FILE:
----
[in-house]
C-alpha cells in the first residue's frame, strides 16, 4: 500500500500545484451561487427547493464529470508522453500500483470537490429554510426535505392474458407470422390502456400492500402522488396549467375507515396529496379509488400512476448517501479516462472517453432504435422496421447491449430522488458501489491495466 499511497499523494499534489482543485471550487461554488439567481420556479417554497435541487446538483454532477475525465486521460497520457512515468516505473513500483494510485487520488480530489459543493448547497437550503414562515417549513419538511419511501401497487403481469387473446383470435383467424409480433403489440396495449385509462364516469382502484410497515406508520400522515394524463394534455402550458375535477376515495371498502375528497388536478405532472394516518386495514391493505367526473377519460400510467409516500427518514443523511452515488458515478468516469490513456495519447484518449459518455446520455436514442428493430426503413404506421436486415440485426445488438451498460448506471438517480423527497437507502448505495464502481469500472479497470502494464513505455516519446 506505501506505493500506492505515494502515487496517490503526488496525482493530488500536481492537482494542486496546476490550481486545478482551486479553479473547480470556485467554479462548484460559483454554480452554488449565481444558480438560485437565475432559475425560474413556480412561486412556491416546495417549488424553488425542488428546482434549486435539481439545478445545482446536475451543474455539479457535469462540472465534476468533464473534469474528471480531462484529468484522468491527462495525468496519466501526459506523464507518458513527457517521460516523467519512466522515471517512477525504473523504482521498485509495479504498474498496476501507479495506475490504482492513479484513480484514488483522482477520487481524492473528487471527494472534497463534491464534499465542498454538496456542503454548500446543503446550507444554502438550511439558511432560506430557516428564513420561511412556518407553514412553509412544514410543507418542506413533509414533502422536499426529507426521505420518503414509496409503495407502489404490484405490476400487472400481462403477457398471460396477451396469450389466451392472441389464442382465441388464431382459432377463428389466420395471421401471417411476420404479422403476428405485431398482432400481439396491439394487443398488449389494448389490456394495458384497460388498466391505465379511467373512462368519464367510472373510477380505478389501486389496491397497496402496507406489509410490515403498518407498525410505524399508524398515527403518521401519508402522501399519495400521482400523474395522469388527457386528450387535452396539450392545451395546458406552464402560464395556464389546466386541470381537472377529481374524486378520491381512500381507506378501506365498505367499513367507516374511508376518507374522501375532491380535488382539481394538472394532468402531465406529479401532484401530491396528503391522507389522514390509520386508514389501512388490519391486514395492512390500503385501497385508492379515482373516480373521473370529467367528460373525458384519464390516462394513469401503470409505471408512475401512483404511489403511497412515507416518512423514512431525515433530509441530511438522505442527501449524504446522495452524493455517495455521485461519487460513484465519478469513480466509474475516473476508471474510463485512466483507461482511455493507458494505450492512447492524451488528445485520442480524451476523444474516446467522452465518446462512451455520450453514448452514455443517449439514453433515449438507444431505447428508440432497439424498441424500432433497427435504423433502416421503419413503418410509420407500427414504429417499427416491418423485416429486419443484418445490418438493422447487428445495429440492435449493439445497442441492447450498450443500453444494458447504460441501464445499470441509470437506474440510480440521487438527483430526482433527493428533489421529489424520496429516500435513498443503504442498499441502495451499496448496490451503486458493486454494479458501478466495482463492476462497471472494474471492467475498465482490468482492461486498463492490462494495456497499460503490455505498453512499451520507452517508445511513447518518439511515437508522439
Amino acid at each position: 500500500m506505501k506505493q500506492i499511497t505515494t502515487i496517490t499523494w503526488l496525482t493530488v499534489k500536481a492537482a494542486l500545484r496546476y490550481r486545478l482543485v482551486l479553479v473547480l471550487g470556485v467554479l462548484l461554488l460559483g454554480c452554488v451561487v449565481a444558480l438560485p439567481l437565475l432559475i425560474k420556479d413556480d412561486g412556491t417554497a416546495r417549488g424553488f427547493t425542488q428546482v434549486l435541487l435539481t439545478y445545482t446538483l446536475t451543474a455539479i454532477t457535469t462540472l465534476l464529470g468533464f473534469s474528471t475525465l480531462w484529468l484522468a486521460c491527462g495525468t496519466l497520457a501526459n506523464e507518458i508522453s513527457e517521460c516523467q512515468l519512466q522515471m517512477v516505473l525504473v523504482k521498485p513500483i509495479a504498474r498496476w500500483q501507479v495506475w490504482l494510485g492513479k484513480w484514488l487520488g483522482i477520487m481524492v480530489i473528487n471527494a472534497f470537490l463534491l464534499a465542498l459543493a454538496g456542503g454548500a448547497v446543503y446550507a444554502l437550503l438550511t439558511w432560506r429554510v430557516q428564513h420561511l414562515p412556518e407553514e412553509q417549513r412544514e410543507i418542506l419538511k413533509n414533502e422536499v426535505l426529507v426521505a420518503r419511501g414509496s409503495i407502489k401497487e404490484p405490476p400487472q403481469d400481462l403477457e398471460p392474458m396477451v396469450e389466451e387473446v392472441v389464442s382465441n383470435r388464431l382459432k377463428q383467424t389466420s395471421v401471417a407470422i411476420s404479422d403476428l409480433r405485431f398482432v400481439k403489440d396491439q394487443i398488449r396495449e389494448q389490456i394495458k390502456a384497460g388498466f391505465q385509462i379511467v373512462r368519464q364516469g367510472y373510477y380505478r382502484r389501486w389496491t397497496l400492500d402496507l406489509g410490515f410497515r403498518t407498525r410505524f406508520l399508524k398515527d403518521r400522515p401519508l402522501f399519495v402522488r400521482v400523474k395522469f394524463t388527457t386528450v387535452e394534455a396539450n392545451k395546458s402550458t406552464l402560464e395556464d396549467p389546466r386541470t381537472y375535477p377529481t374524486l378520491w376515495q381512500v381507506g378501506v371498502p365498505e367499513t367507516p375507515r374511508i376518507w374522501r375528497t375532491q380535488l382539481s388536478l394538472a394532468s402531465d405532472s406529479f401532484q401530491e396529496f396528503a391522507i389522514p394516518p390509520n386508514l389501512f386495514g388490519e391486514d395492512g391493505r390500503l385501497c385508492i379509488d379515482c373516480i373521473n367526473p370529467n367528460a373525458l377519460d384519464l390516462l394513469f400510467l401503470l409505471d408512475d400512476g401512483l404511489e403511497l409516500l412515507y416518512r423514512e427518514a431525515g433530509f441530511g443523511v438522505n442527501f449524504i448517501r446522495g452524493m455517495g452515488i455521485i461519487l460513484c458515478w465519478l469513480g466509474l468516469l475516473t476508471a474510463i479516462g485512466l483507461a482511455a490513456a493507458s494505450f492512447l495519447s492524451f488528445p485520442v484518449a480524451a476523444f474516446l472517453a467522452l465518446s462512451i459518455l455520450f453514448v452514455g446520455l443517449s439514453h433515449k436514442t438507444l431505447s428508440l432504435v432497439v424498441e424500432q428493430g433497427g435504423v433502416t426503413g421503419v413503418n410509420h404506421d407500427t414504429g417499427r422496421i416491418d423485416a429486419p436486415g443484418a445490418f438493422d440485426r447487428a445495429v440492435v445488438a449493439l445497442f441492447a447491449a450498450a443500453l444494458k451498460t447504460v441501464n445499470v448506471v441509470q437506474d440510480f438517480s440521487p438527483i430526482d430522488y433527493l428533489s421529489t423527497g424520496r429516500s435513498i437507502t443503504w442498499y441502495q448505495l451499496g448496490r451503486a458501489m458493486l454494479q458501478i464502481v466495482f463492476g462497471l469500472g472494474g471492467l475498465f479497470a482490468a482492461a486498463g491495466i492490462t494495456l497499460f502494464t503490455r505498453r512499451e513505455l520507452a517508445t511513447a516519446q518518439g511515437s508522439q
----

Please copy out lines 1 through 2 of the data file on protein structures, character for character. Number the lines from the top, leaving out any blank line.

[in-house]
C-alpha cells in the first residue's frame, strides 16, 4: 500500500500545484451561487427547493464529470508522453500500483470537490429554510426535505392474458407470422390502456400492500402522488396549467375507515396529496379509488400512476448517501479516462472517453432504435422496421447491449430522488458501489491495466 499511497499523494499534489482543485471550487461554488439567481420556479417554497435541487446538483454532477475525465486521460497520457512515468516505473513500483494510485487520488480530489459543493448547497437550503414562515417549513419538511419511501401497487403481469387473446383470435383467424409480433403489440396495449385509462364516469382502484410497515406508520400522515394524463394534455402550458375535477376515495371498502375528497388536478405532472394516518386495514391493505367526473377519460400510467409516500427518514443523511452515488458515478468516469490513456495519447484518449459518455446520455436514442428493430426503413404506421436486415440485426445488438451498460448506471438517480423527497437507502448505495464502481469500472479497470502494464513505455516519446 506505501506505493500506492505515494502515487496517490503526488496525482493530488500536481492537482494542486496546476490550481486545478482551486479553479473547480470556485467554479462548484460559483454554480452554488449565481444558480438560485437565475432559475425560474413556480412561486412556491416546495417549488424553488425542488428546482434549486435539481439545478445545482446536475451543474455539479457535469462540472465534476468533464473534469474528471480531462484529468484522468491527462495525468496519466501526459506523464507518458513527457517521460516523467519512466522515471517512477525504473523504482521498485509495479504498474498496476501507479495506475490504482492513479484513480484514488483522482477520487481524492473528487471527494472534497463534491464534499465542498454538496456542503454548500446543503446550507444554502438550511439558511432560506430557516428564513420561511412556518407553514412553509412544514410543507418542506413533509414533502422536499426529507426521505420518503414509496409503495407502489404490484405490476400487472400481462403477457398471460396477451396469450389466451392472441389464442382465441388464431382459432377463428389466420395471421401471417411476420404479422403476428405485431398482432400481439396491439394487443398488449389494448389490456394495458384497460388498466391505465379511467373512462368519464367510472373510477380505478389501486389496491397497496402496507406489509410490515403498518407498525410505524399508524398515527403518521401519508402522501399519495400521482400523474395522469388527457386528450387535452396539450392545451395546458406552464402560464395556464389546466386541470381537472377529481374524486378520491381512500381507506378501506365498505367499513367507516374511508376518507374522501375532491380535488382539481394538472394532468402531465406529479401532484401530491396528503391522507389522514390509520386508514389501512388490519391486514395492512390500503385501497385508492379515482373516480373521473370529467367528460373525458384519464390516462394513469401503470409505471408512475401512483404511489403511497412515507416518512423514512431525515433530509441530511438522505442527501449524504446522495452524493455517495455521485461519487460513484465519478469513480466509474475516473476508471474510463485512466483507461482511455493507458494505450492512447492524451488528445485520442480524451476523444474516446467522452465518446462512451455520450453514448452514455443517449439514453433515449438507444431505447428508440432497439424498441424500432433497427435504423433502416421503419413503418410509420407500427414504429417499427416491418423485416429486419443484418445490418438493422447487428445495429440492435449493439445497442441492447450498450443500453444494458447504460441501464445499470441509470437506474440510480440521487438527483430526482433527493428533489421529489424520496429516500435513498443503504442498499441502495451499496448496490451503486458493486454494479458501478466495482463492476462497471472494474471492467475498465482490468482492461486498463492490462494495456497499460503490455505498453512499451520507452517508445511513447518518439511515437508522439